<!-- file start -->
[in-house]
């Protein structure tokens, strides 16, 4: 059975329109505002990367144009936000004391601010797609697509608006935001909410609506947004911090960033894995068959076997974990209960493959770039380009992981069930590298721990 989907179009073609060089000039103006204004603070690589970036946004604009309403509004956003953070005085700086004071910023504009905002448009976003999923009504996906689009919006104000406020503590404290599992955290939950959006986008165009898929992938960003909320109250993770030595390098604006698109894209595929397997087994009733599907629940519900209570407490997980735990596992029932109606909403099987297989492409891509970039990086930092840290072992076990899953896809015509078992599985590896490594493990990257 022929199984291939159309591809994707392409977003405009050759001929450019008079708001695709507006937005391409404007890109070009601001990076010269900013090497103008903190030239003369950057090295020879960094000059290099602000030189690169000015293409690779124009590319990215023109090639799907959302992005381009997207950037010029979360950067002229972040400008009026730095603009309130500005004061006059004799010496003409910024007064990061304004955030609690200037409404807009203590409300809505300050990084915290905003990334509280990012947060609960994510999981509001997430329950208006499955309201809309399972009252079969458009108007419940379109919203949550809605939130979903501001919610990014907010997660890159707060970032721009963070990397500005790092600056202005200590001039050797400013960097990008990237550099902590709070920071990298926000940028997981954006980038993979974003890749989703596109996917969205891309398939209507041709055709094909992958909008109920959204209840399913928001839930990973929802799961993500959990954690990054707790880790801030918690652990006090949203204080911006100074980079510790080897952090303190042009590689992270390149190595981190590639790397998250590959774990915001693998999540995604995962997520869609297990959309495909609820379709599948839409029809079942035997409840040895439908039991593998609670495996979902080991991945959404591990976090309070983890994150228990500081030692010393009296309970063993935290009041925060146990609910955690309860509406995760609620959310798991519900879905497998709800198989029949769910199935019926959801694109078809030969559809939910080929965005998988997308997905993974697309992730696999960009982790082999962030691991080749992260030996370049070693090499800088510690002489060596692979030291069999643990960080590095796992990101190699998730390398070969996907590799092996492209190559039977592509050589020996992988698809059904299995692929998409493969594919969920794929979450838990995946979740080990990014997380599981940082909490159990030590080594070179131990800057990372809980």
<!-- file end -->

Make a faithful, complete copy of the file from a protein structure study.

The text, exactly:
[in-house]
């Protein structure tokens, strides 16, 4: 059975329109505002990367144009936000004391601010797609697509608006935001909410609506947004911090960033894995068959076997974990209960493959770039380009992981069930590298721990 989907179009073609060089000039103006204004603070690589970036946004604009309403509004956003953070005085700086004071910023504009905002448009976003999923009504996906689009919006104000406020503590404290599992955290939950959006986008165009898929992938960003909320109250993770030595390098604006698109894209595929397997087994009733599907629940519900209570407490997980735990596992029932109606909403099987297989492409891509970039990086930092840290072992076990899953896809015509078992599985590896490594493990990257 022929199984291939159309591809994707392409977003405009050759001929450019008079708001695709507006937005391409404007890109070009601001990076010269900013090497103008903190030239003369950057090295020879960094000059290099602000030189690169000015293409690779124009590319990215023109090639799907959302992005381009997207950037010029979360950067002229972040400008009026730095603009309130500005004061006059004799010496003409910024007064990061304004955030609690200037409404807009203590409300809505300050990084915290905003990334509280990012947060609960994510999981509001997430329950208006499955309201809309399972009252079969458009108007419940379109919203949550809605939130979903501001919610990014907010997660890159707060970032721009963070990397500005790092600056202005200590001039050797400013960097990008990237550099902590709070920071990298926000940028997981954006980038993979974003890749989703596109996917969205891309398939209507041709055709094909992958909008109920959204209840399913928001839930990973929802799961993500959990954690990054707790880790801030918690652990006090949203204080911006100074980079510790080897952090303190042009590689992270390149190595981190590639790397998250590959774990915001693998999540995604995962997520869609297990959309495909609820379709599948839409029809079942035997409840040895439908039991593998609670495996979902080991991945959404591990976090309070983890994150228990500081030692010393009296309970063993935290009041925060146990609910955690309860509406995760609620959310798991519900879905497998709800198989029949769910199935019926959801694109078809030969559809939910080929965005998988997308997905993974697309992730696999960009982790082999962030691991080749992260030996370049070693090499800088510690002489060596692979030291069999643990960080590095796992990101190699998730390398070969996907590799092996492209190559039977592509050589020996992988698809059904299995692929998409493969594919969920794929979450838990995946979740080990990014997380599981940082909490159990030590080594070179131990800057990372809980």